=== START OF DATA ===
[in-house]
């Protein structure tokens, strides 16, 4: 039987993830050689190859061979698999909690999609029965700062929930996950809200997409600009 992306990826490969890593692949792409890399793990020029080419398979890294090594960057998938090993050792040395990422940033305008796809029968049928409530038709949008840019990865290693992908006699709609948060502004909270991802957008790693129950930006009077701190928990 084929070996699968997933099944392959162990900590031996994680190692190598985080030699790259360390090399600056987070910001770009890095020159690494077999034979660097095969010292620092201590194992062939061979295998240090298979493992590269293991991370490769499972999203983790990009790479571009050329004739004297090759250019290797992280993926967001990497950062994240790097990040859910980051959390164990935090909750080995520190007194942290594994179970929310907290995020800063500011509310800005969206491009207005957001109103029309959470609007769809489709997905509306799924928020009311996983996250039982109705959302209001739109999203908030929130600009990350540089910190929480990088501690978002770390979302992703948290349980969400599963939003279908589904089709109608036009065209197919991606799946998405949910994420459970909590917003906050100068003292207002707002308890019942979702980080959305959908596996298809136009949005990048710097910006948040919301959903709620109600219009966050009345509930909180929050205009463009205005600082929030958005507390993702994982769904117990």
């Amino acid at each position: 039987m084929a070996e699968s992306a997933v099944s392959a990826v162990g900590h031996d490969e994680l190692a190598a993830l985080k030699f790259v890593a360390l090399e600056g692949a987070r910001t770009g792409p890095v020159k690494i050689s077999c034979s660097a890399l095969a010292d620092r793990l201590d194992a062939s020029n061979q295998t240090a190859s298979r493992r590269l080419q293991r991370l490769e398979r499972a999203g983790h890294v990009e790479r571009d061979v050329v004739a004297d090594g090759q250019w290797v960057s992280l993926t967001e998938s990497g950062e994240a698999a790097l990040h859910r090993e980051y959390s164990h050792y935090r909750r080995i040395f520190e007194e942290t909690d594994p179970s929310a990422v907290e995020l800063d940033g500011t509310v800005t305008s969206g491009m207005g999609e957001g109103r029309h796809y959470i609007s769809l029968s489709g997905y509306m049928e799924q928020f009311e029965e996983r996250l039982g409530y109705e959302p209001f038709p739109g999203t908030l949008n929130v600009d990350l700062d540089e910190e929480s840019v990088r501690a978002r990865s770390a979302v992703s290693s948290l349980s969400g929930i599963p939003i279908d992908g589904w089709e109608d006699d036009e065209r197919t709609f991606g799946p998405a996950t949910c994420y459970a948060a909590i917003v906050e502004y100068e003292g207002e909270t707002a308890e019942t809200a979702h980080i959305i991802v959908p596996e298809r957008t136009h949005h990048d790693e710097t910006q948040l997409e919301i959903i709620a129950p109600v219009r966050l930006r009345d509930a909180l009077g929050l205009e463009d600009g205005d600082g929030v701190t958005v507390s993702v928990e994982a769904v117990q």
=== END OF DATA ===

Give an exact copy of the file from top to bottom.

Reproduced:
[in-house]
């Protein structure tokens, strides 16, 4: 039987993830050689190859061979698999909690999609029965700062929930996950809200997409600009 992306990826490969890593692949792409890399793990020029080419398979890294090594960057998938090993050792040395990422940033305008796809029968049928409530038709949008840019990865290693992908006699709609948060502004909270991802957008790693129950930006009077701190928990 084929070996699968997933099944392959162990900590031996994680190692190598985080030699790259360390090399600056987070910001770009890095020159690494077999034979660097095969010292620092201590194992062939061979295998240090298979493992590269293991991370490769499972999203983790990009790479571009050329004739004297090759250019290797992280993926967001990497950062994240790097990040859910980051959390164990935090909750080995520190007194942290594994179970929310907290995020800063500011509310800005969206491009207005957001109103029309959470609007769809489709997905509306799924928020009311996983996250039982109705959302209001739109999203908030929130600009990350540089910190929480990088501690978002770390979302992703948290349980969400599963939003279908589904089709109608036009065209197919991606799946998405949910994420459970909590917003906050100068003292207002707002308890019942979702980080959305959908596996298809136009949005990048710097910006948040919301959903709620109600219009966050009345509930909180929050205009463009205005600082929030958005507390993702994982769904117990």
């Amino acid at each position: 039987m084929a070996e699968s992306a997933v099944s392959a990826v162990g900590h031996d490969e994680l190692a190598a993830l985080k030699f790259v890593a360390l090399e600056g692949a987070r910001t770009g792409p890095v020159k690494i050689s077999c034979s660097a890399l095969a010292d620092r793990l201590d194992a062939s020029n061979q295998t240090a190859s298979r493992r590269l080419q293991r991370l490769e398979r499972a999203g983790h890294v990009e790479r571009d061979v050329v004739a004297d090594g090759q250019w290797v960057s992280l993926t967001e998938s990497g950062e994240a698999a790097l990040h859910r090993e980051y959390s164990h050792y935090r909750r080995i040395f520190e007194e942290t909690d594994p179970s929310a990422v907290e995020l800063d940033g500011t509310v800005t305008s969206g491009m207005g999609e957001g109103r029309h796809y959470i609007s769809l029968s489709g997905y509306m049928e799924q928020f009311e029965e996983r996250l039982g409530y109705e959302p209001f038709p739109g999203t908030l949008n929130v600009d990350l700062d540089e910190e929480s840019v990088r501690a978002r990865s770390a979302v992703s290693s948290l349980s969400g929930i599963p939003i279908d992908g589904w089709e109608d006699d036009e065209r197919t709609f991606g799946p998405a996950t949910c994420y459970a948060a909590i917003v906050e502004y100068e003292g207002e909270t707002a308890e019942t809200a979702h980080i959305i991802v959908p596996e298809r957008t136009h949005h990048d790693e710097t910006q948040l997409e919301i959903i709620a129950p109600v219009r966050l930006r009345d509930a909180l009077g929050l205009e463009d600009g205005d600082g929030v701190t958005v507390s993702v928990e994982a769904v117990q």